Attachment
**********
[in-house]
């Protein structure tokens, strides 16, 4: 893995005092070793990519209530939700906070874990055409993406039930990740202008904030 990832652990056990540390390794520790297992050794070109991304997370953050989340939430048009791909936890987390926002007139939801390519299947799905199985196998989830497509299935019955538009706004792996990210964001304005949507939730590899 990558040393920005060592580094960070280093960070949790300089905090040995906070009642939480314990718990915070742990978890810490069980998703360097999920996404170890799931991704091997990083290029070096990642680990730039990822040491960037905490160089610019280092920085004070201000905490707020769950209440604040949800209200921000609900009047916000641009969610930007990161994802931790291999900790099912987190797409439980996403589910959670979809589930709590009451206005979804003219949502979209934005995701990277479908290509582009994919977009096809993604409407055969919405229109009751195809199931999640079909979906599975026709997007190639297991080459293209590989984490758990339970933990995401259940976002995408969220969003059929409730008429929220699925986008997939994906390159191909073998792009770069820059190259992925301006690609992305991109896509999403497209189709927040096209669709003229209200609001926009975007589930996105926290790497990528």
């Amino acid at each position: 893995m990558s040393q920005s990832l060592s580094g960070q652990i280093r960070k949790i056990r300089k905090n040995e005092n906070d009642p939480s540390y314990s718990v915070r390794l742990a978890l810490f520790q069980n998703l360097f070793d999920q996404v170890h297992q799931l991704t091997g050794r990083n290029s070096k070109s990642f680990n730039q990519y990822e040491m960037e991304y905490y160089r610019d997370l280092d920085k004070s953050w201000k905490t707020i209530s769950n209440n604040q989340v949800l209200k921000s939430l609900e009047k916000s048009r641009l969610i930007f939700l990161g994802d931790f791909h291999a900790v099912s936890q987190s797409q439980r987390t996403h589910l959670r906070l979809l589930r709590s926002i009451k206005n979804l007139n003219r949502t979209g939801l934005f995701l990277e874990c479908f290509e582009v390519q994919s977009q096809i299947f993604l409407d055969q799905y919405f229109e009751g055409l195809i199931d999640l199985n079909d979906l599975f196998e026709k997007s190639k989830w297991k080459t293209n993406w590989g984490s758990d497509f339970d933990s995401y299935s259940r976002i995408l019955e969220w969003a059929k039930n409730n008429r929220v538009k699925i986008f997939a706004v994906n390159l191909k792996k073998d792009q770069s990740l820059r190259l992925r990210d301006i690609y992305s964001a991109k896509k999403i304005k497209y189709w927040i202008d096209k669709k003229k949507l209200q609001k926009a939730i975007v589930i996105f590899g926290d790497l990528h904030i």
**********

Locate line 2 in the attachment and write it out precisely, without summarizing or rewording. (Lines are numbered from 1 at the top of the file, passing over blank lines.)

């Protein structure tokens, strides 16, 4: 893995005092070793990519209530939700906070874990055409993406039930990740202008904030 990832652990056990540390390794520790297992050794070109991304997370953050989340939430048009791909936890987390926002007139939801390519299947799905199985196998989830497509299935019955538009706004792996990210964001304005949507939730590899 990558040393920005060592580094960070280093960070949790300089905090040995906070009642939480314990718990915070742990978890810490069980998703360097999920996404170890799931991704091997990083290029070096990642680990730039990822040491960037905490160089610019280092920085004070201000905490707020769950209440604040949800209200921000609900009047916000641009969610930007990161994802931790291999900790099912987190797409439980996403589910959670979809589930709590009451206005979804003219949502979209934005995701990277479908290509582009994919977009096809993604409407055969919405229109009751195809199931999640079909979906599975026709997007190639297991080459293209590989984490758990339970933990995401259940976002995408969220969003059929409730008429929220699925986008997939994906390159191909073998792009770069820059190259992925301006690609992305991109896509999403497209189709927040096209669709003229209200609001926009975007589930996105926290790497990528």